- After you return your application form to your local Intreo centre or social welfare office, you will be assigned a case officer who will meet with you to see if you’re eligible for the Back To Work Enterprise Allowance
- You will then be sent to a Local Development Company (LDC) who will look at your business idea and help you create your business plan
- This plan will be returned to your case worker who will make a recommendation to a deciding officer on whether you should receive the allowance
What happens after I apply for Back to Work Enterprise Allowance?
If you are approved for the Back To Work Enterprise Allowance, you need to register as self-employed with Revenue. If you later stop being self-employed or take up other employment you need to let the Department of Social Protection know.
If your application isn’t approved, you can make changes to your business plan and apply again as long as you are still eligible. You can also contact the Department of Social Protection if you feel your application was unfairly refused.
Employment grants and extra benefits
You can receive grants from your Local Enterprise Office or a Local Development Company to help you set up your business. These will not affect your entitlement to the Back To Work Enterprise Allowance.
You can also keep any other benefits you are entitled to, such as a medical card and Back to School Clothing and Footwear Allowance – the BTWEA will not effect your entitlement to these benefits.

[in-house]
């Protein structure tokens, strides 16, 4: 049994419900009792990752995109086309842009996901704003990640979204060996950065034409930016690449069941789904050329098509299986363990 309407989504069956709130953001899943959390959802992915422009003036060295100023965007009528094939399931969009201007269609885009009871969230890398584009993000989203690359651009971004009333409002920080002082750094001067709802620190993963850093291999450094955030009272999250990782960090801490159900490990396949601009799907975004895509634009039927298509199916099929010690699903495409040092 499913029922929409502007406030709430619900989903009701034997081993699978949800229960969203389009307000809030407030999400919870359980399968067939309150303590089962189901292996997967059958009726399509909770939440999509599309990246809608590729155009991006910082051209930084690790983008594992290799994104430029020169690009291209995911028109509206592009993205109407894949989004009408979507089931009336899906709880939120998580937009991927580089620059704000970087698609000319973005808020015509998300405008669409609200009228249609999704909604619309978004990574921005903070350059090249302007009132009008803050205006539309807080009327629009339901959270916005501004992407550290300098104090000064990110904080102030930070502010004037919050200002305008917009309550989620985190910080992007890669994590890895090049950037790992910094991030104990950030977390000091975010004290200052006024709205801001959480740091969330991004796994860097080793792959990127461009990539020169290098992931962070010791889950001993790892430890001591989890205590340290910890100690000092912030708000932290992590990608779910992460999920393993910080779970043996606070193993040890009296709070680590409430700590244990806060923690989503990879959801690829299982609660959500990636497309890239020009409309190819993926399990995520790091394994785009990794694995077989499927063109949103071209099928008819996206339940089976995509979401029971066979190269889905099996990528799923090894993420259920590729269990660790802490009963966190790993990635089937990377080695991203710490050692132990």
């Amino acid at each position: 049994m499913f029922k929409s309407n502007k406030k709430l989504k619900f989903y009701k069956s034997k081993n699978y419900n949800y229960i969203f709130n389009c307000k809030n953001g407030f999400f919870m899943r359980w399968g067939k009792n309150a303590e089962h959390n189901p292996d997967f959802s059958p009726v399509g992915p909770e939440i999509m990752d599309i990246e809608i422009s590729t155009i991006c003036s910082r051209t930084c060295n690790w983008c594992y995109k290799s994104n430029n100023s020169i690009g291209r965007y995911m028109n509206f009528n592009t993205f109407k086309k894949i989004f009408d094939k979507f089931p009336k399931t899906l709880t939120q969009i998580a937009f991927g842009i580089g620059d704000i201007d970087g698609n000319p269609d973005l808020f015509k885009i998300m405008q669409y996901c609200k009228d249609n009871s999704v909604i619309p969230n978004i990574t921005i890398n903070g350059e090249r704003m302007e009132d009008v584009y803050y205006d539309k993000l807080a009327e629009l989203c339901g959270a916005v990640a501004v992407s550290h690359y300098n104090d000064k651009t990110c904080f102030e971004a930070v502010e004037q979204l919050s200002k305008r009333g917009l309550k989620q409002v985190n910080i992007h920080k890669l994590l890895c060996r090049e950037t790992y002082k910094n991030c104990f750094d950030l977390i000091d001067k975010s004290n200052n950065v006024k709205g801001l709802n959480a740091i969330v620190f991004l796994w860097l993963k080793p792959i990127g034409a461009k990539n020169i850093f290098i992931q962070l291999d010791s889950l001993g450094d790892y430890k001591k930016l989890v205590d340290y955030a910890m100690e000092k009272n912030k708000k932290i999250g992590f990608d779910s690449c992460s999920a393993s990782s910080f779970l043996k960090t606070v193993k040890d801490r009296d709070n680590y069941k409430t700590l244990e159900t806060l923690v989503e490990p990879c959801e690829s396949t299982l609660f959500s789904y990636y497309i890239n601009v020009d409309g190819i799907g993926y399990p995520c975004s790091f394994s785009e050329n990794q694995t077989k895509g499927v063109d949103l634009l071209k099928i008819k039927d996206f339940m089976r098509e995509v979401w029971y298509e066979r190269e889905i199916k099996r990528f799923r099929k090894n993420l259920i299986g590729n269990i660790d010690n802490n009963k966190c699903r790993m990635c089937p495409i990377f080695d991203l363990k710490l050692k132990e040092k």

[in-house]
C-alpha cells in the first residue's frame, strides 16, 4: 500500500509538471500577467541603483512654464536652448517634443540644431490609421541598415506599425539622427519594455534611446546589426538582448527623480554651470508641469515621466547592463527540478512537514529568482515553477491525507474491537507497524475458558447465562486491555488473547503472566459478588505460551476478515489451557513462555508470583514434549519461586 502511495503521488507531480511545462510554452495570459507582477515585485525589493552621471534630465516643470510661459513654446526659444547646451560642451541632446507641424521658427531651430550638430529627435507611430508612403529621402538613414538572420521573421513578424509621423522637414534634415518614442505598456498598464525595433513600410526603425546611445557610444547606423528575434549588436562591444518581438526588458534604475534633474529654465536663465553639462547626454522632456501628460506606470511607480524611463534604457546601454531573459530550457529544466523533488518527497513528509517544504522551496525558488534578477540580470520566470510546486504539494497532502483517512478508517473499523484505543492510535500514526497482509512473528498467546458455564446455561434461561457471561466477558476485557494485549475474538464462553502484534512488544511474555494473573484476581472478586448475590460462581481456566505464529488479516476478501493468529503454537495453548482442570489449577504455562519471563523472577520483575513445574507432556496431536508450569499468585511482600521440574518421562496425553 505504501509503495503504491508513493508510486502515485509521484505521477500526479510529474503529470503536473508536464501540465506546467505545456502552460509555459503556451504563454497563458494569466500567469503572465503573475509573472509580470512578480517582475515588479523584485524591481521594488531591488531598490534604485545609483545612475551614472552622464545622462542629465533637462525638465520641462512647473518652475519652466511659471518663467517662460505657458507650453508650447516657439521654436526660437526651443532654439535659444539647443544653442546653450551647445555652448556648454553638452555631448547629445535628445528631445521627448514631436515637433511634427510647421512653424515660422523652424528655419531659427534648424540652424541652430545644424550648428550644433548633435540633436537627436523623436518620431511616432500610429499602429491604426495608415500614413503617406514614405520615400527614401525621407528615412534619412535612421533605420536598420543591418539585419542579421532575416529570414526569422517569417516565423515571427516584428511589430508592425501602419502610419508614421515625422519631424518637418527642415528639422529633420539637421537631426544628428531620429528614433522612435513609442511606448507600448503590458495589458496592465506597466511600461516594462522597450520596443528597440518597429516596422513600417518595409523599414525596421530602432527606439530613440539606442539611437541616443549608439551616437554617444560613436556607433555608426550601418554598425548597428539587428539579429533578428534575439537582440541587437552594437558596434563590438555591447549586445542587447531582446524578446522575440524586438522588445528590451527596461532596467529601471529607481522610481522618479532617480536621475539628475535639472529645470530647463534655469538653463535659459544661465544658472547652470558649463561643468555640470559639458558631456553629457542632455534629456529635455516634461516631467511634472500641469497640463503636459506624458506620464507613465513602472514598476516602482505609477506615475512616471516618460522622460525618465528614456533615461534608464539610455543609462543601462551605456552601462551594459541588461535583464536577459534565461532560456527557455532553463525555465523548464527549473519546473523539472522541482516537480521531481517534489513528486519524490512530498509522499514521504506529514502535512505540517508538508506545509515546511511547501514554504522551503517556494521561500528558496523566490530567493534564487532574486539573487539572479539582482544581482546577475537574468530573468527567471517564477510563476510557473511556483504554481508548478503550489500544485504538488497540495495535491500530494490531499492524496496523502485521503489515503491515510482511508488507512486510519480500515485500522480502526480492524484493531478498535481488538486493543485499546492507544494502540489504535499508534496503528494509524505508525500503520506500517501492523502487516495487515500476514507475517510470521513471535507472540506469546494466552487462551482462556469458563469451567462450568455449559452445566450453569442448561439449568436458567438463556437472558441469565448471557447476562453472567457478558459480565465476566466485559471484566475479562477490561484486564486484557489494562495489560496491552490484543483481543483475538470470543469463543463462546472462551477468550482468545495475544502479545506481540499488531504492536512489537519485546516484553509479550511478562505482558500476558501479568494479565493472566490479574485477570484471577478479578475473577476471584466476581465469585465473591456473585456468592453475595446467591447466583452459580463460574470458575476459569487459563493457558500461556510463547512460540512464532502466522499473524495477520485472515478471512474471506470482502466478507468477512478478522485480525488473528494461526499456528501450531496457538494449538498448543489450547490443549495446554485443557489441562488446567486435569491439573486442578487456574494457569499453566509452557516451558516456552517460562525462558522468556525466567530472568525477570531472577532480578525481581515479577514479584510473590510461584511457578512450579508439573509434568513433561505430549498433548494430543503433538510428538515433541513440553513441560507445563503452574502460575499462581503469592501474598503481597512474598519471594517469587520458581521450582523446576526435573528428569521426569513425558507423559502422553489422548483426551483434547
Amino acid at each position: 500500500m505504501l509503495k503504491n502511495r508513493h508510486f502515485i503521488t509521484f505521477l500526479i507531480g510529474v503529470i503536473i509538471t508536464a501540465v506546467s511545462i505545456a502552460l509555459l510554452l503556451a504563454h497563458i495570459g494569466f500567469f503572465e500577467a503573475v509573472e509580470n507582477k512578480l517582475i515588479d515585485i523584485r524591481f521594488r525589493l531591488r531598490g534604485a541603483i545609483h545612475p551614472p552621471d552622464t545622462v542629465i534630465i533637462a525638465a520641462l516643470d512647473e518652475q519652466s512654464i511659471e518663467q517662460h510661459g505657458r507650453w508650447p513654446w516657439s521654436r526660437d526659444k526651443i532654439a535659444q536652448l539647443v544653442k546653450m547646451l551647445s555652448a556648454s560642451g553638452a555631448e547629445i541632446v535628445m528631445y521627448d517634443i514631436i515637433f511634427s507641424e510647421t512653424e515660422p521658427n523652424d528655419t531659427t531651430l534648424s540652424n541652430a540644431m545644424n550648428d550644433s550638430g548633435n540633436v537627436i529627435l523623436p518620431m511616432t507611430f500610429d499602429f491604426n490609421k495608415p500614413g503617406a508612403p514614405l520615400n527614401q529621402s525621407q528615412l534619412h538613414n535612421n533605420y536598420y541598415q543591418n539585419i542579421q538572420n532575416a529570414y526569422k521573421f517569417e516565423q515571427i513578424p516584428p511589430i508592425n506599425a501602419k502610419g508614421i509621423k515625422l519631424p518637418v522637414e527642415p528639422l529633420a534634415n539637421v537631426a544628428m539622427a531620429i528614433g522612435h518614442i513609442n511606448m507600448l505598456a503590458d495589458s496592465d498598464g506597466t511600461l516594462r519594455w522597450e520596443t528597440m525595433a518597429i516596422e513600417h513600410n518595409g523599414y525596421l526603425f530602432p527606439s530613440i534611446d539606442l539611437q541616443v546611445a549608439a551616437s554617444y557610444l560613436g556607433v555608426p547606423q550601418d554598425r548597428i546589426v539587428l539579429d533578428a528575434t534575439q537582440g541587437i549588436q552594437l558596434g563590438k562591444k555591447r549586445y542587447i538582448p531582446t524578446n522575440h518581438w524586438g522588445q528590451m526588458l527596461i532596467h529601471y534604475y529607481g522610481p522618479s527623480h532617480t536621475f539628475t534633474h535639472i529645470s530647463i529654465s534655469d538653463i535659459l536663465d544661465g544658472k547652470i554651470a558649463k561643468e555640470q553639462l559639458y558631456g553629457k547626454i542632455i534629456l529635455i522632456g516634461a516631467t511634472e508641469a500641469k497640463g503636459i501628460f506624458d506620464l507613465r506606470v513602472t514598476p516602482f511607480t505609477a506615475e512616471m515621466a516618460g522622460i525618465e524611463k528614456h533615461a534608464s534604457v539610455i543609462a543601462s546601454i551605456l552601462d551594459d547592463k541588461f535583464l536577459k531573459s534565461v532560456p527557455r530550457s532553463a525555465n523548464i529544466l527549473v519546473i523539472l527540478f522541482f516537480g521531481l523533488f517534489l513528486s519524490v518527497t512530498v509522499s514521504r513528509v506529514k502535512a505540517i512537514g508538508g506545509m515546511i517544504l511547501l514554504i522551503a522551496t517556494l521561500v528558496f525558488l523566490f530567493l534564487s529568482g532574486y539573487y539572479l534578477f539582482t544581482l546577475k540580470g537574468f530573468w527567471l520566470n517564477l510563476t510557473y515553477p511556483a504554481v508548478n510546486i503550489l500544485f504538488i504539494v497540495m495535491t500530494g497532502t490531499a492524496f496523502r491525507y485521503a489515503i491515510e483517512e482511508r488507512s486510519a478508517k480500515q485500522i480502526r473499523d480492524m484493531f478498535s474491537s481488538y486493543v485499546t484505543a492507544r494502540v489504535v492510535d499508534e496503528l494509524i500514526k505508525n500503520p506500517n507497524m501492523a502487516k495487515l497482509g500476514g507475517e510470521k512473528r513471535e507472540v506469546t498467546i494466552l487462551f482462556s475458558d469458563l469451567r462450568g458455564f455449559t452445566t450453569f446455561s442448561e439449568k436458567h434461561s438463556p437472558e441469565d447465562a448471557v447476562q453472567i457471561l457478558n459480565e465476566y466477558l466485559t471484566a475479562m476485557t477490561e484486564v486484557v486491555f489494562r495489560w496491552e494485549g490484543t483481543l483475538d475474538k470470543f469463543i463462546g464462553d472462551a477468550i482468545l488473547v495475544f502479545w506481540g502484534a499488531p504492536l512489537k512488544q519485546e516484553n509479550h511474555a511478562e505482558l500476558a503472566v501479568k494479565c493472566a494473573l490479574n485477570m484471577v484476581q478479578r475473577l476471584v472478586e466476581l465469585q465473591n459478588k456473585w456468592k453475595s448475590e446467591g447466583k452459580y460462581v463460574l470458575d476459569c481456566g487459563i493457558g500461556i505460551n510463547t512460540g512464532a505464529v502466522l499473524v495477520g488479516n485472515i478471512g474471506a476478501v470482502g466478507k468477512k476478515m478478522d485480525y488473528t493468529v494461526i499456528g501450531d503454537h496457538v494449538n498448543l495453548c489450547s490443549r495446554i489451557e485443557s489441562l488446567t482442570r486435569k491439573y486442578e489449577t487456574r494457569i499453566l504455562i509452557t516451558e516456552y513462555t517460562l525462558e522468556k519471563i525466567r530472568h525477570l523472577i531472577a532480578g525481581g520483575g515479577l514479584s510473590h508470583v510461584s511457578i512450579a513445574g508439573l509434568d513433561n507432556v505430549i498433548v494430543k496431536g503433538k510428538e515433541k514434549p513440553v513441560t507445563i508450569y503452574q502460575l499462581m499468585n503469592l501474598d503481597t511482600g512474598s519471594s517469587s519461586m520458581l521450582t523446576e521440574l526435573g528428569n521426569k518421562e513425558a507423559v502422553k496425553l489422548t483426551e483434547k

How is the Back To Work Enterprise Allowance taxed?
You do not have to pay tax, Pay Related Social Insurance (PRSI) or Universal Social Charge on the Back To Work Enterprise Allowance. However, you will have to pay these taxes on the income you make from your new business.
If you need help or guidance on your tax obligations a member of our team will be happy to help you.
If you aren’t eligible for the Back To Work Enterprise Allowance, you might be entitled to the Short Term Enterprise Allowance (STEA) instead. The STEA supports people who have lost their job start their own businesses. If you are recently unemployed but haven’t been receiving welfare payments for the 9 months required to receive the Back To Work Enterprise Allowance, the Short Term Enterprise Allowance could be the best option for you.
If you are receiving social welfare payments and considering setting up your own business as an option, you could qualify for the Back To Work Enterprise Allowance.
If you have any questions about setting up your business or your tax or compliance obligations talk to a member of our Client Services team today – they will be happy to help you.
You can also check out our full list of grants and supports for setting up and running a business in Ireland to see what other supports you might be entitled to.
Tom is a Fellow Chartered Certified Accountant (FCCA) and Chartered Tax Advisor (CTA) and is Accounting Team Manager at Accountant Online. Areas of expertise include Accounting, Compliance, Taxation relating to small business and company directors.